You don't need to monitor every bluetooth device. You just need a decent sampling of users passing through points in your "system". This is just one of several ways you can uniquely identify a particular object to track overall flow of the herd.

Re:What gadgets are being monitored? (2)

AmiMoJo (196126) | about a year ago | (#42128565)

You would be surprised how many you can pick up too. A while back the place I worked bought a Bluetooth spamming machine that tried to send messages to any device in range. We had a few hundred hits an hour as people drove past the shop, and it wasn't even on a particularly busy road.

I wonder how sustainable it is though. Most new devices make sure they are not discoverable until you push a button to make them visible for a minute or two. In ten years time it might not work so well.

I'd love to see an open source cloud system based on low cost devices people could buy and place in their homes to monitor passing traffic, then upload the data to a central server to produce accurate traffic maps.

Re:What gadgets are being monitored? (0)

Anonymous Coward | about a year ago | (#42125003)

a lot of car GPS's have bluetooth, also modern car audio systems

Re:What gadgets are being monitored? (2)

wbr1 (2538558) | about a year ago | (#42125053)

Any on devices. Pretty simple really, scan for bluetooth devices at points a,b,c. See devices x,y,z pass at times t1,t2,t2. Solve for speed since distance is known. Viola, congestion report. And a handy database of MAC addresses. Sure, they cant tie them to specific devices now, but subpoena the manufacturer, seller, or after an arrest, and you do have a tracking mechanism for people. However, post warrant/arrest, most people already have a tracking device in their pocket. A mobile phone.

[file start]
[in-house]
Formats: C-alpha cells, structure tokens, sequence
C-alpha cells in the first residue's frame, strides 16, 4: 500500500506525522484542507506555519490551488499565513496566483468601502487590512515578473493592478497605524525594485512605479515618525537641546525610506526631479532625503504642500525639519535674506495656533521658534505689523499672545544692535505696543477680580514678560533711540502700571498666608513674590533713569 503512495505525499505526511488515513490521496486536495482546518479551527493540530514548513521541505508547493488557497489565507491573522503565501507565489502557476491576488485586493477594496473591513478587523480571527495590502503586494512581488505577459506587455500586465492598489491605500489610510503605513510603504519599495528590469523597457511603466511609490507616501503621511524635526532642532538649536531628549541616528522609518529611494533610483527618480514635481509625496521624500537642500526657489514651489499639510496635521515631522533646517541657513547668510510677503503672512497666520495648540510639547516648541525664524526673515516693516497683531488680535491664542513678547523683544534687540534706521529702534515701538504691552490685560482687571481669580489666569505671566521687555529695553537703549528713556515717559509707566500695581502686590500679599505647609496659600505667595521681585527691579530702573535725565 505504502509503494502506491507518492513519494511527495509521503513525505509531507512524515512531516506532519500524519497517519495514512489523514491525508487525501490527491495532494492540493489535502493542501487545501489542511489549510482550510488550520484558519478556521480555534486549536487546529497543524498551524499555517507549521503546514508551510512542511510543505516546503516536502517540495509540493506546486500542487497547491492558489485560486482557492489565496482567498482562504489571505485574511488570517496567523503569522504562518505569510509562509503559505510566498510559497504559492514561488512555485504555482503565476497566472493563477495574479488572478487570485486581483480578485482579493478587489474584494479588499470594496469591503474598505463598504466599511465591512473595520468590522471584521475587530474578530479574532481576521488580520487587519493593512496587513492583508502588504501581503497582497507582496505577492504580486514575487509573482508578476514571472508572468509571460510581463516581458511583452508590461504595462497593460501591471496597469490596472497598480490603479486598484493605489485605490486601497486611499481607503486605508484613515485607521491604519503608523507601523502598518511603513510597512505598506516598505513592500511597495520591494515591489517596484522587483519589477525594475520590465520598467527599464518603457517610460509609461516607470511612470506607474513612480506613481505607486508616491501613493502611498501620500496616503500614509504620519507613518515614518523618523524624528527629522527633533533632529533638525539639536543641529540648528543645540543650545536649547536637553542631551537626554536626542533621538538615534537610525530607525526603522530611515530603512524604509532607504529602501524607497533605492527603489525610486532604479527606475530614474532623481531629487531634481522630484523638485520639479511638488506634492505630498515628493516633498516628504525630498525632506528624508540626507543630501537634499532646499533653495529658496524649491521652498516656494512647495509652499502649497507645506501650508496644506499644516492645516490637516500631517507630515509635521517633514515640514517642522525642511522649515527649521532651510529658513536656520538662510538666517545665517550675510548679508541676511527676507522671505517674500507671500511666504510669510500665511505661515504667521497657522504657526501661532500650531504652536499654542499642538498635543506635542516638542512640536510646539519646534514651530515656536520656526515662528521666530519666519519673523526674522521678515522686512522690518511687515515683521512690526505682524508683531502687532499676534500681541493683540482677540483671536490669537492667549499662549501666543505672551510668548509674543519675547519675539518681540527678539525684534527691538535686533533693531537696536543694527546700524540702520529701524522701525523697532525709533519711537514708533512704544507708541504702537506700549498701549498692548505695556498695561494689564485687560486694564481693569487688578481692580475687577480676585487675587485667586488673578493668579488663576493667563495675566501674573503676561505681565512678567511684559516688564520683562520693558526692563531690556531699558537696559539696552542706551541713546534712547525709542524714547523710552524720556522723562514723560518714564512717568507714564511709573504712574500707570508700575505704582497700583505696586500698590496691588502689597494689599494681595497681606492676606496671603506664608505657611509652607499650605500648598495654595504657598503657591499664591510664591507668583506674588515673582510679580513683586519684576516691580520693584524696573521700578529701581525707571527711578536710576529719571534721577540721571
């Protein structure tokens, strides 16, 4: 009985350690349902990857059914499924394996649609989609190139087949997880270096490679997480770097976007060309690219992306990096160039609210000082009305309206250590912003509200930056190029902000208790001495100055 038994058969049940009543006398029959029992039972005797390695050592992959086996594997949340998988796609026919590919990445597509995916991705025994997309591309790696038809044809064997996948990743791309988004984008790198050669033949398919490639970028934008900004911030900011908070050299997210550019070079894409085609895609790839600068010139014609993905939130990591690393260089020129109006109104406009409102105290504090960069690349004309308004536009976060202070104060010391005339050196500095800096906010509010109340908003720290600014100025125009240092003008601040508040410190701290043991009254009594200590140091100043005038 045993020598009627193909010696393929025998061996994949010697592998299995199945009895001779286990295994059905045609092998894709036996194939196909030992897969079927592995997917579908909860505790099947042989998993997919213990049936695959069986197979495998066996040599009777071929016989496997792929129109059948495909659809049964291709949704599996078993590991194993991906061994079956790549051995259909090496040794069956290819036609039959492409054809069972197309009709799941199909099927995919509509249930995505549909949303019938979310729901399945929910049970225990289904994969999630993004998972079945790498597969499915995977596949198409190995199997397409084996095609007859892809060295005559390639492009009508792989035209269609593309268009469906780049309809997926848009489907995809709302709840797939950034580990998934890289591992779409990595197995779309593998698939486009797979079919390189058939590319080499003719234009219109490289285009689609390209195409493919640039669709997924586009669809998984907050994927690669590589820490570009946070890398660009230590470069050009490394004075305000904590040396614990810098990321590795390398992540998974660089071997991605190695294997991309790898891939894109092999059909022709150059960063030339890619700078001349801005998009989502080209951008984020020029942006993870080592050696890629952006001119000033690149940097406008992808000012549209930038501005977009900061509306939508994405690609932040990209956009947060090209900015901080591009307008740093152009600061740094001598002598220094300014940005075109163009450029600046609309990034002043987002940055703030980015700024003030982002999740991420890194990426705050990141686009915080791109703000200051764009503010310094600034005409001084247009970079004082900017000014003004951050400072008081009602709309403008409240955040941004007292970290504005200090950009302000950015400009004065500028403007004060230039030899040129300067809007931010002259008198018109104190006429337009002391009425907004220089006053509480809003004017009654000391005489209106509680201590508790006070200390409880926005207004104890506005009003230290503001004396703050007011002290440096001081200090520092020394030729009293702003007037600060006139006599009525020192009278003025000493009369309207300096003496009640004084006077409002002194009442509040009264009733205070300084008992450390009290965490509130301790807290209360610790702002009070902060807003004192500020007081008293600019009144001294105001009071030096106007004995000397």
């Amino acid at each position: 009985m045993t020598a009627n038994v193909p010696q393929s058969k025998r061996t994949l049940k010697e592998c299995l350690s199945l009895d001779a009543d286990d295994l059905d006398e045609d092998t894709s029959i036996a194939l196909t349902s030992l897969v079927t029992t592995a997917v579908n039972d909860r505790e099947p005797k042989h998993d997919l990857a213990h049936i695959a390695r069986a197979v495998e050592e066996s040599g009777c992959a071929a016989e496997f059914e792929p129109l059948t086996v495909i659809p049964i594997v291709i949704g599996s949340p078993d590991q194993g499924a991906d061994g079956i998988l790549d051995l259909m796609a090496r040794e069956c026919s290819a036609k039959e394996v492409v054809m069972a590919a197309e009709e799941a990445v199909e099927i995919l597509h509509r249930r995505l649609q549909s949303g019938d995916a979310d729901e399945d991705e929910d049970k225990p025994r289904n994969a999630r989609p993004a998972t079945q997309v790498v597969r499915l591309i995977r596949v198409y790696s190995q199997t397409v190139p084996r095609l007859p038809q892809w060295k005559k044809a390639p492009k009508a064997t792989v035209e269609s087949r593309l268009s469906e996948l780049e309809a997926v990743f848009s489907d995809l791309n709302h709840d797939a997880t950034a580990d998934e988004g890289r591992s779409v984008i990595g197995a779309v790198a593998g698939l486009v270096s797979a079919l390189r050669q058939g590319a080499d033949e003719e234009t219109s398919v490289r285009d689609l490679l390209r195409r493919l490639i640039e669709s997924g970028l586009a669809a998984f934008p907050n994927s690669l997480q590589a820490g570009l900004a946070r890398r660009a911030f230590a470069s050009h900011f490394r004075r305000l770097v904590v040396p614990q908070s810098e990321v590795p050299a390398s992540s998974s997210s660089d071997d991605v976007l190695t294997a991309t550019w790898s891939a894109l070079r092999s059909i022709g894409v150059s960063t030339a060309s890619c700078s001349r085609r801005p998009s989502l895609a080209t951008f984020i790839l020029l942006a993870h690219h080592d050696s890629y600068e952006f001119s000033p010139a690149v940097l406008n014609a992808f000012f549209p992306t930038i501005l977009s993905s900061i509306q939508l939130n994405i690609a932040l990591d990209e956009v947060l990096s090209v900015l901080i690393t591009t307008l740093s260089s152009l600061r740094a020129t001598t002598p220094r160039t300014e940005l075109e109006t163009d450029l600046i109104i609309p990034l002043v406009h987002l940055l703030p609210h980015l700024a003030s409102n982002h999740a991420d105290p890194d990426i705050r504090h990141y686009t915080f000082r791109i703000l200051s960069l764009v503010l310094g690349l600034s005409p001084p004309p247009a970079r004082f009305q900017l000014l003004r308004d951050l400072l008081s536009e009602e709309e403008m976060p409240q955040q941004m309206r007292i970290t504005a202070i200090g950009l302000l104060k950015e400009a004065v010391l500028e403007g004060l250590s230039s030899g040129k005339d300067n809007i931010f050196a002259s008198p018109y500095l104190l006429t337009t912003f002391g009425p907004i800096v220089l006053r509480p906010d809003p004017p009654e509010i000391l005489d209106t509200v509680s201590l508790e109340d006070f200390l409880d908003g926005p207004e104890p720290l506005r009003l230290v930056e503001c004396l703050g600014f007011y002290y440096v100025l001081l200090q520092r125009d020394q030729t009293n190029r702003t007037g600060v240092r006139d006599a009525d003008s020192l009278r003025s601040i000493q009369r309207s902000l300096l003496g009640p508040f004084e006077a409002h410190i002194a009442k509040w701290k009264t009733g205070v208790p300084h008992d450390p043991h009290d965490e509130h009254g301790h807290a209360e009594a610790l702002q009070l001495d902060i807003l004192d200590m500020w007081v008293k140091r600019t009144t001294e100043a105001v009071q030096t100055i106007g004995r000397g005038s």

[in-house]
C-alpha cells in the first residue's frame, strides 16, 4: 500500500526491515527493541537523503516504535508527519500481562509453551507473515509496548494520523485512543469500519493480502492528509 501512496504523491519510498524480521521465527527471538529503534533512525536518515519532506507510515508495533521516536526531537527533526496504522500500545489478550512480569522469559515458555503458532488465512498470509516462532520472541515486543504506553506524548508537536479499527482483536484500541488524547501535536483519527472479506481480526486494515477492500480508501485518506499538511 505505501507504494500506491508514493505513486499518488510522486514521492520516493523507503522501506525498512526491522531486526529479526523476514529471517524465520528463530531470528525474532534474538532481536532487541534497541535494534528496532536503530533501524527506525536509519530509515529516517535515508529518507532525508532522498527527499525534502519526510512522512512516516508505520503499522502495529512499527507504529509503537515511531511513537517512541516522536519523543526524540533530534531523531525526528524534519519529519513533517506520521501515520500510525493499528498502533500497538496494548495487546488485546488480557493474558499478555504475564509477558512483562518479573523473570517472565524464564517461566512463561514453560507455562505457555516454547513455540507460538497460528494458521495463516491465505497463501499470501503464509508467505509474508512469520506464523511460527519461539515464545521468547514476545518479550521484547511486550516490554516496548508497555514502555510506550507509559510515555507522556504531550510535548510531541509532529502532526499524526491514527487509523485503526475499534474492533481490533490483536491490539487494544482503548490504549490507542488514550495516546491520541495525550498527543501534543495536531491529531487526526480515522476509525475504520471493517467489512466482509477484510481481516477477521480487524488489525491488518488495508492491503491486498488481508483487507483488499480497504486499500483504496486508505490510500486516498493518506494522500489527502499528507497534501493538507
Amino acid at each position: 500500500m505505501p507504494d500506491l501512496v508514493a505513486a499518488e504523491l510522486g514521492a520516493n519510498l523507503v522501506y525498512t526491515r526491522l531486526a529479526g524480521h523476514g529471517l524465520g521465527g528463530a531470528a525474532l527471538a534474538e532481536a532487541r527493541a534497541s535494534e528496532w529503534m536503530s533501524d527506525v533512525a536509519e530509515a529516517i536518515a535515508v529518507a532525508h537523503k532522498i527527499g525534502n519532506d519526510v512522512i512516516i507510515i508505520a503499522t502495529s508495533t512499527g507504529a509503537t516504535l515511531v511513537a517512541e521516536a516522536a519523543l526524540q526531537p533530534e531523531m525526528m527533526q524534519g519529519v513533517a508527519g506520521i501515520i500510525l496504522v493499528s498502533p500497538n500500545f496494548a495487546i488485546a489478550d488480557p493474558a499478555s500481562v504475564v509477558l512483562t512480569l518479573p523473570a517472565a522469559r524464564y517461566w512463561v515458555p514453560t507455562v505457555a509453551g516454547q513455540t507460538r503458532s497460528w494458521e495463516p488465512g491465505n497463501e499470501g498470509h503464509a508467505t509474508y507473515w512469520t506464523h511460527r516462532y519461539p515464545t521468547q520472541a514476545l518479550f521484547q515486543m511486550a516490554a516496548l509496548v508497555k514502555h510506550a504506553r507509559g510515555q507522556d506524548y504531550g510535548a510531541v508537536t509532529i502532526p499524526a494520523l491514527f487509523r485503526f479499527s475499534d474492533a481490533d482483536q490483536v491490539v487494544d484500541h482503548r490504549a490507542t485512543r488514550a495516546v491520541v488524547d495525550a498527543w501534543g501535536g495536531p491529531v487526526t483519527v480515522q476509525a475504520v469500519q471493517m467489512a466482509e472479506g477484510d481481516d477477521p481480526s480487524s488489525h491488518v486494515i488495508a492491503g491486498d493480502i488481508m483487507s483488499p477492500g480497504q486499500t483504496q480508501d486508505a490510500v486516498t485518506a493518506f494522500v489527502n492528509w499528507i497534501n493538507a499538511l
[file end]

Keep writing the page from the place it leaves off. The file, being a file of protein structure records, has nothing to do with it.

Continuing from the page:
Re:What gadgets are being monitored? (0)

Charliemopps (1157495) | about a year ago | (#42125187)

OMG this is slashdot. How can you people not know that MAC addresses are as transient as IP addresses?!? If you own the entire network you're operating in, then yes, you can be relatively sure that a mac address is real, but on a public network? No way in hell. Most network cards allow you to change mac addresses at will, most android devices as well. I have a Bluetooth audio receiver that I bought several of because it was really handy. Unfortunately I can't use them anywhere near each other because they all have the same MAC address hard coded on the chip. I have one in my car and one in my wifes... if they could really uniquely identify you by these my wife and I heading in opposite directions to get to work would really fuck up their trial.

Re:What gadgets are being monitored? (0)

Anonymous Coward | about a year ago | (#42125305)

and hopefully you aren't programming the mac addresses while driving at 120KM/h.

Re:What gadgets are being monitored? (1)

jayveekay (735967) | about a year ago | (#42125331)

Can someone impersonate your car's or phone's BT MAC address? Yes. Does the average person have the knowledge and ability to do so? No.